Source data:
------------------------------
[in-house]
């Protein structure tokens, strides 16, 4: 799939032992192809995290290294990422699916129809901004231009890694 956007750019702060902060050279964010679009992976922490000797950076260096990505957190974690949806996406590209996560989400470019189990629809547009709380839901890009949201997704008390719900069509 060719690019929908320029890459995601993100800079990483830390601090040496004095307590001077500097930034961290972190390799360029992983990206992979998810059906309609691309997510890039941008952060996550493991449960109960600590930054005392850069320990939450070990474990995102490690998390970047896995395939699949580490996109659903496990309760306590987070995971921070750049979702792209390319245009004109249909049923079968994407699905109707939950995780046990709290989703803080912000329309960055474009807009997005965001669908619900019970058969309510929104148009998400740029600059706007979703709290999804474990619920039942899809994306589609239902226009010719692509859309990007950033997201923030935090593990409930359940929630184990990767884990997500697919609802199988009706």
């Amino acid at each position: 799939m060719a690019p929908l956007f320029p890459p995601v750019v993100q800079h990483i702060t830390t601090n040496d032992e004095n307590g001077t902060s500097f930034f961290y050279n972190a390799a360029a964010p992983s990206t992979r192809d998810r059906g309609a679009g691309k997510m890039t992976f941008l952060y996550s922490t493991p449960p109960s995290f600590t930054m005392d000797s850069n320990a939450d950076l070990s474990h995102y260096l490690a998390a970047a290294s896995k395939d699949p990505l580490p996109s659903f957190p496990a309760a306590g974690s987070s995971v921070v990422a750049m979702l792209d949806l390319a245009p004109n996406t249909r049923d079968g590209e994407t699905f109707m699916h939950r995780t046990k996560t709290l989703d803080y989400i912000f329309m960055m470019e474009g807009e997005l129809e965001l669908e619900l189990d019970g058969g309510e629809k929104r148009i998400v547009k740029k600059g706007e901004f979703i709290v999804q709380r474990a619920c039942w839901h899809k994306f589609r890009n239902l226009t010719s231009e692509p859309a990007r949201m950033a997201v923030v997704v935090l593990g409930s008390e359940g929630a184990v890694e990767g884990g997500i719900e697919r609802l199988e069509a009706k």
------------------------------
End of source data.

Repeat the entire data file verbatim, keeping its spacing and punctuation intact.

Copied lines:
[in-house]
């Protein structure tokens, strides 16, 4: 799939032992192809995290290294990422699916129809901004231009890694 956007750019702060902060050279964010679009992976922490000797950076260096990505957190974690949806996406590209996560989400470019189990629809547009709380839901890009949201997704008390719900069509 060719690019929908320029890459995601993100800079990483830390601090040496004095307590001077500097930034961290972190390799360029992983990206992979998810059906309609691309997510890039941008952060996550493991449960109960600590930054005392850069320990939450070990474990995102490690998390970047896995395939699949580490996109659903496990309760306590987070995971921070750049979702792209390319245009004109249909049923079968994407699905109707939950995780046990709290989703803080912000329309960055474009807009997005965001669908619900019970058969309510929104148009998400740029600059706007979703709290999804474990619920039942899809994306589609239902226009010719692509859309990007950033997201923030935090593990409930359940929630184990990767884990997500697919609802199988009706």
């Amino acid at each position: 799939m060719a690019p929908l956007f320029p890459p995601v750019v993100q800079h990483i702060t830390t601090n040496d032992e004095n307590g001077t902060s500097f930034f961290y050279n972190a390799a360029a964010p992983s990206t992979r192809d998810r059906g309609a679009g691309k997510m890039t992976f941008l952060y996550s922490t493991p449960p109960s995290f600590t930054m005392d000797s850069n320990a939450d950076l070990s474990h995102y260096l490690a998390a970047a290294s896995k395939d699949p990505l580490p996109s659903f957190p496990a309760a306590g974690s987070s995971v921070v990422a750049m979702l792209d949806l390319a245009p004109n996406t249909r049923d079968g590209e994407t699905f109707m699916h939950r995780t046990k996560t709290l989703d803080y989400i912000f329309m960055m470019e474009g807009e997005l129809e965001l669908e619900l189990d019970g058969g309510e629809k929104r148009i998400v547009k740029k600059g706007e901004f979703i709290v999804q709380r474990a619920c039942w839901h899809k994306f589609r890009n239902l226009t010719s231009e692509p859309a990007r949201m950033a997201v923030v997704v935090l593990g409930s008390e359940g929630a184990v890694e990767g884990g997500i719900e697919r609802l199988e069509a009706k």